- "The novel Lolita," the critic Charles Blight said in 1959, "is proof that American civilization is on the verge of total moral collapse" (45). The judgment of critics and readers in subsequent years, however, has proclaimed Lolita to be one of the great love stories of all time and one of the best proofs that American civilization is still vibrant and alive.
- "Lolita, light of my life, fire of my loins. My sin, my soul" (11). These opening lines of Lolita reveal the essence of Humbert’s complexity and compulsion, his saving grace and his damning passion.
Begin with a concession
Start with a statement recognizing an opinion or approach different from the one you plan to take in your essay.
- Many critics have pointed to the unrelenting word games and puns throughout Lolita as proof that Vladimir Nabokov’s major concern has always been language and art. Although these subjects certainly loom in all his works, a close examination of Lolita reveals that morality — the way people treat each other — is just as major a concern for him as language and art.
Begin with a paradox
A paradox is a seeming self contradiction.
- By 1959 Vladimir Nabokov’s novel Lolita had been banned in several cities as pornographic. Today it is required reading not only in literature courses but also in philosophy courses that explore the nature of love. Since its publication, the novel’s subject has been recognized to be love, not lust; art, not perversion.
Begin with a short anecdote or narrative
- When the original movie version of Lolita was released in the early 1960s, Sue Lyon, the young actress who starred as the provocative "nymphet" of the title, was judged too young to be allowed to see the movie in the theater.
Begin with an interesting fact or statistic
- Joseph Conrad and Vladimir Nabokov — two acknowledged masters of English prose — were not even native speakers of English. Conrad’s native tongue was Polish; Nabokov’s, Russian.
Begin with a question or several questions that will be answered in the paper
- How could a book now acknowledged as a masterpiece not only of fiction but also of English prose have been banned when it was published? How could a novel that dealt with love and art be thought of as pornographic? Why would a society so mindful of free speech as America ban any book in the first place?
Begin with relevant background material
Background material should be presented concisely and should be clearly related to your thesis. A rambling discussion of material only remotely related to your main point will confuse and bore your readers.
- Although he was born in Russia and lived for many years in England, Germany, and France before coming to America in 1941, Vladimir Nabokov is now considered one of the great American novelists of the 20th century. This opinion, however, is not based solely on his mastery of English prose. His novel Lolita has been said to have captured the essence of American life in the 1950s better than any novel written by a writer born in this country.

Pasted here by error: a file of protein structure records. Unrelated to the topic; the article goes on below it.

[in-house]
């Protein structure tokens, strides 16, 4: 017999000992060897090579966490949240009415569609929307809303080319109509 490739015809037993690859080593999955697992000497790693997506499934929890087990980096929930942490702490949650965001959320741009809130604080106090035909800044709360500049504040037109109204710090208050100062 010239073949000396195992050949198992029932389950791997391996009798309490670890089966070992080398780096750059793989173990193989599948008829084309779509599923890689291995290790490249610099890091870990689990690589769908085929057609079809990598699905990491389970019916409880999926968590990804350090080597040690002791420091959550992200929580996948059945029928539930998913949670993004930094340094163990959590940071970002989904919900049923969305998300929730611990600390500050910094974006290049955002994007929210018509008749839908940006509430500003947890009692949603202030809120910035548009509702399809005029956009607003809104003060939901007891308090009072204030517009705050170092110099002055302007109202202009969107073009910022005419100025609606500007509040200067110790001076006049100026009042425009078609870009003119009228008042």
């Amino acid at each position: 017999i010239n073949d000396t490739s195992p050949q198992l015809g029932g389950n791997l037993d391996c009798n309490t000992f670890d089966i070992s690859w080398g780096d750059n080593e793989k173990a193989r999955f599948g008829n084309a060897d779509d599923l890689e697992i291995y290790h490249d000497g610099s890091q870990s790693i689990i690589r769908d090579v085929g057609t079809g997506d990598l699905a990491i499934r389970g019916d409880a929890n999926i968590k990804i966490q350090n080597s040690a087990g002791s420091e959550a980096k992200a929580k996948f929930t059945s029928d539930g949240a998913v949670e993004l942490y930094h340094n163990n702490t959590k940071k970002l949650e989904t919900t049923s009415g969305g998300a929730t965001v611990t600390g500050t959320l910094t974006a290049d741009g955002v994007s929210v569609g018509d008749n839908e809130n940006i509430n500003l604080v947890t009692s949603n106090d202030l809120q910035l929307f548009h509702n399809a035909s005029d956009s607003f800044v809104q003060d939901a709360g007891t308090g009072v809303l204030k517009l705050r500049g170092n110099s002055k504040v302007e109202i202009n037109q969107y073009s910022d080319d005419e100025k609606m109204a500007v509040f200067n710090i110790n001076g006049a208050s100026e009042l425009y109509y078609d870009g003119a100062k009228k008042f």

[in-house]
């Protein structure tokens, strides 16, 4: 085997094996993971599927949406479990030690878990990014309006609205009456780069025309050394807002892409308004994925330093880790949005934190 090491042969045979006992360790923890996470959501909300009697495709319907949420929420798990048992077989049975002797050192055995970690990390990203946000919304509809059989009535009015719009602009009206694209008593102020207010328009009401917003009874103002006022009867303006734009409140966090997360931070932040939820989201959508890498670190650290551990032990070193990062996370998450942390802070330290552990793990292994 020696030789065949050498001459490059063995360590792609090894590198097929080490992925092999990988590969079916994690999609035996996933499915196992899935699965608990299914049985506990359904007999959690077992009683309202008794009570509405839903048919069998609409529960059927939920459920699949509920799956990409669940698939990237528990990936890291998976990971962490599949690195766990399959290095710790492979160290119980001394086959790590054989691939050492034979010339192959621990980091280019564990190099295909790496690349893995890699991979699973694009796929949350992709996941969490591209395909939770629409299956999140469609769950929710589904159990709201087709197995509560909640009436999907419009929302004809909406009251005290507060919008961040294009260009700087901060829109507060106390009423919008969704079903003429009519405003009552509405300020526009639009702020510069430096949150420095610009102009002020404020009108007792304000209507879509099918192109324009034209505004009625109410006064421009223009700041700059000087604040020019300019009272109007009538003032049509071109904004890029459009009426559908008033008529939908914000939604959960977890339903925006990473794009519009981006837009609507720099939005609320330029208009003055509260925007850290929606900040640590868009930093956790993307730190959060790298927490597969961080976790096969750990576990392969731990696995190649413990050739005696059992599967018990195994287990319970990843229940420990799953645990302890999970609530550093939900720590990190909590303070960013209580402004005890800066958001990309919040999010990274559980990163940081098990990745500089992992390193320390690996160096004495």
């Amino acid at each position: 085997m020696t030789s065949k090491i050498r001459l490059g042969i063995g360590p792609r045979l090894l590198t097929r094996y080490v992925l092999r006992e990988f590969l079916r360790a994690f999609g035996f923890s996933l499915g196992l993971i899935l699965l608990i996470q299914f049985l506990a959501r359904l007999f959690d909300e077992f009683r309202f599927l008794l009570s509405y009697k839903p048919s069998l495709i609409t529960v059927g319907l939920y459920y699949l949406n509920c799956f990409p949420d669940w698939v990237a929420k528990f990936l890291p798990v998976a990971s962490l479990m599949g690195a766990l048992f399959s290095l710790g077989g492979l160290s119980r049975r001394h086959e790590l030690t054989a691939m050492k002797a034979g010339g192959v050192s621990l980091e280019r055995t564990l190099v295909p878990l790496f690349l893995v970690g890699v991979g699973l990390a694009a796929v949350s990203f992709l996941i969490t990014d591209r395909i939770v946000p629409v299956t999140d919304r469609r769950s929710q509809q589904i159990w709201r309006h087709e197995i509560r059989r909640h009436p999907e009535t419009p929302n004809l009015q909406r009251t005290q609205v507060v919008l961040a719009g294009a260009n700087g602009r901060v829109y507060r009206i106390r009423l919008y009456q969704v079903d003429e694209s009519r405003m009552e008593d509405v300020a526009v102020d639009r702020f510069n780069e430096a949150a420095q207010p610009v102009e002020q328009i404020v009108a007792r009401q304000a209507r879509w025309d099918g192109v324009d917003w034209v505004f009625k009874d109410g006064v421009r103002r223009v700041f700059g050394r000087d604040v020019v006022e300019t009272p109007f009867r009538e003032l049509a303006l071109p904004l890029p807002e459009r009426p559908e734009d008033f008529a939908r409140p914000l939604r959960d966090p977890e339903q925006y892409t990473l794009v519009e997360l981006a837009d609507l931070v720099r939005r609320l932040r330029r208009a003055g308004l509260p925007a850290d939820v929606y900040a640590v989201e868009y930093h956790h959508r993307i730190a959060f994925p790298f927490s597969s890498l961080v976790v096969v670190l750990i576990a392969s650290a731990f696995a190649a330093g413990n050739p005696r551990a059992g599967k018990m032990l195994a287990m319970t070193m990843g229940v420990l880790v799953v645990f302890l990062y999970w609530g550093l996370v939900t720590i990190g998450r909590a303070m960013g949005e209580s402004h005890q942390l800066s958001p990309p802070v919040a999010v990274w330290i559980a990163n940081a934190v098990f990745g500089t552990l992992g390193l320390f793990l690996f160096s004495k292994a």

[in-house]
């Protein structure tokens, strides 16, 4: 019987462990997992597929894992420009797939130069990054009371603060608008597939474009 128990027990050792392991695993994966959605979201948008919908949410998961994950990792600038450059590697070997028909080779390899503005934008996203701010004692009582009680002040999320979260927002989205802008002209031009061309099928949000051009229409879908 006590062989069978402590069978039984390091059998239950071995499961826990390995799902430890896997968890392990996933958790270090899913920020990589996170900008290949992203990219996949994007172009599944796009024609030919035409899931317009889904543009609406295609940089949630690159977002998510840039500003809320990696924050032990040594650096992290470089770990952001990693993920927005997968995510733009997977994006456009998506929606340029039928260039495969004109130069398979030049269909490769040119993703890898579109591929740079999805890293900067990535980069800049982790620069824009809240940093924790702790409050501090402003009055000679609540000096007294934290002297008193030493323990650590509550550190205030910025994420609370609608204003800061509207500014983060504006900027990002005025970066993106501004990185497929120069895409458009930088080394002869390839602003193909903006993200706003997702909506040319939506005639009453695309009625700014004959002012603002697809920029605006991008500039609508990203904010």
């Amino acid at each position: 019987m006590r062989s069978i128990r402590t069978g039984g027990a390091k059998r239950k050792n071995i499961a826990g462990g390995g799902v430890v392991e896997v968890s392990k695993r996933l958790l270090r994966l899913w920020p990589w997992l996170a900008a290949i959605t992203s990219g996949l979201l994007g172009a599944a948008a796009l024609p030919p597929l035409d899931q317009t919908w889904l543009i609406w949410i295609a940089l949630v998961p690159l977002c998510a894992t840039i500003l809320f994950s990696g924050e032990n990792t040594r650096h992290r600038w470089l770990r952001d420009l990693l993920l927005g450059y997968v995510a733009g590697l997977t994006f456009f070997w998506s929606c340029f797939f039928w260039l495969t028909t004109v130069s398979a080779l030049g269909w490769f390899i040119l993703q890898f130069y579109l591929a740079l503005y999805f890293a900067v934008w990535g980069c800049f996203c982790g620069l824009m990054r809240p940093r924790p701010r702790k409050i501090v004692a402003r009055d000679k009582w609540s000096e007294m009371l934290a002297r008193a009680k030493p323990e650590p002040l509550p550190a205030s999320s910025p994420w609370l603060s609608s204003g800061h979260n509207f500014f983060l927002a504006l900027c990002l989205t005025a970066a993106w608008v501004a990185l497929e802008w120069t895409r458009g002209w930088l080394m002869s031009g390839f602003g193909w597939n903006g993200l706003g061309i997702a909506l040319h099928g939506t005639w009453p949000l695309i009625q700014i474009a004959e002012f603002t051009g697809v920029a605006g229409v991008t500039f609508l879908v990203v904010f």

Begin by stating a long-term effect or effects without immediately stating the cause
- It caused howls of protest from the guardians of public morality in the 1950s. Indirectly it helped bring about both artistic and personal freedom in the 1960s. Today it is a recognized classic of art and thought — Vladimir Nabokov’s Lolita.
Begin with an analogy
- Like a hurricane that brings fear and panic along with its powerful winds, uprooting trees and disrupting belief in an all-merciful God, so the novel Lolita swept across America in the 1950s, bringing fear and panic that pedophilia would be loosed on the land. Instead, the novel, like a hurricane, blew over trees of thought that were not deeply rooted in American experience, exposing their gnarled premises while helping to clear the way for the artistic freedom of the 1960s.
Begin with a definition of a term that is important to your essay
Avoid simple dictionary definitions. Create an expanded definition that explains how the term applies to your topic and essay.
- Every few years the ugly charge of "pornography" is aimed at some novel or movie. Never was the term more inappropriately used than in the case of Lolita, yet the taint of that word still lingers in the minds of many when they hear the book’s title. What exactly is "pornography" that it should stir such feelings and be so hated? The problem, of course, is that no one can agree on what pornography actually is. That it has something to do with sex seems clear; beyond that, there is a chaos of opinion. When the small-minded or special-interest definitions are pushed aside, however, we are left with D.H. Lawrence’s provocative definition: pornography is anything that "does dirt on sex." By that definition, Lolita is the opposite of pornography — it is a celebration of sex and love.